‘When I started IDFA, many people had absolutely no clue what a documentary was – they couldn’t even spell the word. Our first few audiences were elitist to be honest, but I never wanted to make a festival for only the intellectuals that worked in television in Hilversum.
‘After teaming up with Hans Beerekamp (journalist at NRC Handelsblad) to get IDFA off the ground, I wrote to Amsterdam city council and the foreign affairs ministry in the Hague saying look we want to do this but not in art film houses, as then we’d only be catering for a certain type. I wanted the documentaries to be shown in commercial venues alongside blockbusters like James Bond, and they were.
‘We don’t like criticism of course but we’re open to it and try our best to take it on board,’ says Derks, who is acutely aware of the struggle not to be elitist. ‘I remember when Central Park (1991) by Frederick Wiseman came out, we were like ok we have to invite all the people who work in the local Amsterdam parks to see this film because it’s completely unique, I mean it’s a beautifully special film.
‘But then I realised they don’t speak English. And then I thought shit, I don’t want this, I don’t want to be an intellectual festival for only people who understand English. But then if you want to be international how do you afford to subtitle all the films? We’re still battling with the problem that all the films are in English and not in Dutch.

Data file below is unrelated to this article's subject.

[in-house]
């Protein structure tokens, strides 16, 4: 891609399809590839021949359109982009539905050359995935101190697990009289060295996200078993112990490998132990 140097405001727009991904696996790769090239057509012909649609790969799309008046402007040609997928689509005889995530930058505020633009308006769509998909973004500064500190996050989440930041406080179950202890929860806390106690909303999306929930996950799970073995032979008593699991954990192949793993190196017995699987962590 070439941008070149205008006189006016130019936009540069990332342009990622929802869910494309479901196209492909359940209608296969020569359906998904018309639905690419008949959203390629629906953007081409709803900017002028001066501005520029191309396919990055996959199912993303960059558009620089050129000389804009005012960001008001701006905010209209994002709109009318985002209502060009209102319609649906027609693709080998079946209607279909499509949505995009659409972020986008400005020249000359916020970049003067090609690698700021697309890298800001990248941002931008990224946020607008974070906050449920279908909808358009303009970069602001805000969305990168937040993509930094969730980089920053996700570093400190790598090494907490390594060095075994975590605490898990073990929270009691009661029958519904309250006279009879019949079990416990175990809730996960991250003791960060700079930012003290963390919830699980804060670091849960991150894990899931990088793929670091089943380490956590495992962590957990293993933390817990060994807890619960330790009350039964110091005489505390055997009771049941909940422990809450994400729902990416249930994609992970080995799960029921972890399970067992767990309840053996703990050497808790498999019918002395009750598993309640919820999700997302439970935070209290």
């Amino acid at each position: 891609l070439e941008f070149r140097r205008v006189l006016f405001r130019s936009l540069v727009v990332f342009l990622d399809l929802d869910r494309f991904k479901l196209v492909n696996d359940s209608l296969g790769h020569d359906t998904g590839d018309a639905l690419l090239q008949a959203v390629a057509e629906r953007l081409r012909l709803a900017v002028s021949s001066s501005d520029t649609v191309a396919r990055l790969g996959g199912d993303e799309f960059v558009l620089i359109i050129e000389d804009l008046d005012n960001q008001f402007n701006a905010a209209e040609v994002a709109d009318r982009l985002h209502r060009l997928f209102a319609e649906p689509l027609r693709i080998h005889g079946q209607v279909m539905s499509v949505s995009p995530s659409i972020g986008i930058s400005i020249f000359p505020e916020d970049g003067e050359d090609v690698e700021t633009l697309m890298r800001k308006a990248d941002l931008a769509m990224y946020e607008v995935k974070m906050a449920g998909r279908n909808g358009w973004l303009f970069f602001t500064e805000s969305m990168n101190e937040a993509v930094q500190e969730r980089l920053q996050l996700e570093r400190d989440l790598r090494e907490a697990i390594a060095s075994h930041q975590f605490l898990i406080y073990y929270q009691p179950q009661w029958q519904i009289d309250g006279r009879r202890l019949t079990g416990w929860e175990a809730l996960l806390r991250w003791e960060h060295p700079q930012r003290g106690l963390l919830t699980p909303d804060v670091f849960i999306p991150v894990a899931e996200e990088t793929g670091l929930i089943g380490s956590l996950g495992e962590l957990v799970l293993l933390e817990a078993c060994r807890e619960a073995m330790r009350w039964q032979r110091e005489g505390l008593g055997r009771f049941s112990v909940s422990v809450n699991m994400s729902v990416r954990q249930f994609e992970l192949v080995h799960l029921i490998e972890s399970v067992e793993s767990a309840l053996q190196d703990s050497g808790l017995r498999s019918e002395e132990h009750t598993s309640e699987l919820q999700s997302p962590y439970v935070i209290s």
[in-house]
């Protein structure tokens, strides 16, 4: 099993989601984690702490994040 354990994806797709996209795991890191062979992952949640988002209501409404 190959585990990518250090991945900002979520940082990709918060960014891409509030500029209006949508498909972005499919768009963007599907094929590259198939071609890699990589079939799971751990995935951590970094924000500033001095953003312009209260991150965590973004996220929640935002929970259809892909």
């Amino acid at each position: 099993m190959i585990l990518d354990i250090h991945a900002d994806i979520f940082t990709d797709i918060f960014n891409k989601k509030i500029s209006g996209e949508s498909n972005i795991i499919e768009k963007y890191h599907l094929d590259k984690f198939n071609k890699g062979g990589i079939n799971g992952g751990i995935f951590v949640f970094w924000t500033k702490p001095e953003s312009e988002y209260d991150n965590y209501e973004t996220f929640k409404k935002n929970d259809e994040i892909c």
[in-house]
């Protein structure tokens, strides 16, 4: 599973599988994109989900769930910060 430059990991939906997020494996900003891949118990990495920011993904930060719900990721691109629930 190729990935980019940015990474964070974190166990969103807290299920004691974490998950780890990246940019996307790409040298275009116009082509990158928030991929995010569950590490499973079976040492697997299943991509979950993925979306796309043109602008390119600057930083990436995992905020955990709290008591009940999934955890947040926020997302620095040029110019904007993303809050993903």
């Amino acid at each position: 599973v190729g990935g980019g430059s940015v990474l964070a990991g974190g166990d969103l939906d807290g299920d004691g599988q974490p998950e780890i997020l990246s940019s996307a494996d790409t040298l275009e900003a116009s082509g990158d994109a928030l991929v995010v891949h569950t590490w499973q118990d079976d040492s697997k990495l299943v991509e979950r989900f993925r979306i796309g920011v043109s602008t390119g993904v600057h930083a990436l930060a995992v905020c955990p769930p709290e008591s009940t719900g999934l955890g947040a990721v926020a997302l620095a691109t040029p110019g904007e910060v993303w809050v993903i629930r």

Ally’s penultimate IDFA will be running from the 16th-27th November this year, screening 300 documentaries ranging from a 30 second installation to a nine hour film on the trial of OJ Simpson. Rather than showing signs of slowing down, Derks has a refreshingly rock ‘n roll attitude to the importance of always pushing yourself out of your comfort zone.
‘Of course staying would have been more safe and steady, but when the opportunity came up [Ally has been invited to join the prestigious German Robert Bosch Foundation] my mind started racing in terms of all the things I could do,’ she says. ‘And boy do I love a challenge. Plus saying goodbye to IDFA on its 30th birthday to leave for Berlin is a kind of chic exit and way to pass the IDFA baton on to the next generation.’
As Derks gets ready to embark upon her German themed adventure, she seems to have sparked some kind of domino effect within the international film world. Since announcing her departure so has Nick Fraser- BBC’s Storyville, Mette Hoffmann Meyer – Danish television and Claire Aguilar – Sheffield Doc/Fest. Whilst humorously suggesting they could start a whole new team together, Ally also has these words of wisdom for the next generation of filmmakers all around the world: ‘Know where your weak spots are and don’t surround yourself with yes people. That won’t get you anywhere.’
IFDA takes place from November 16 to 27 at locations across the city.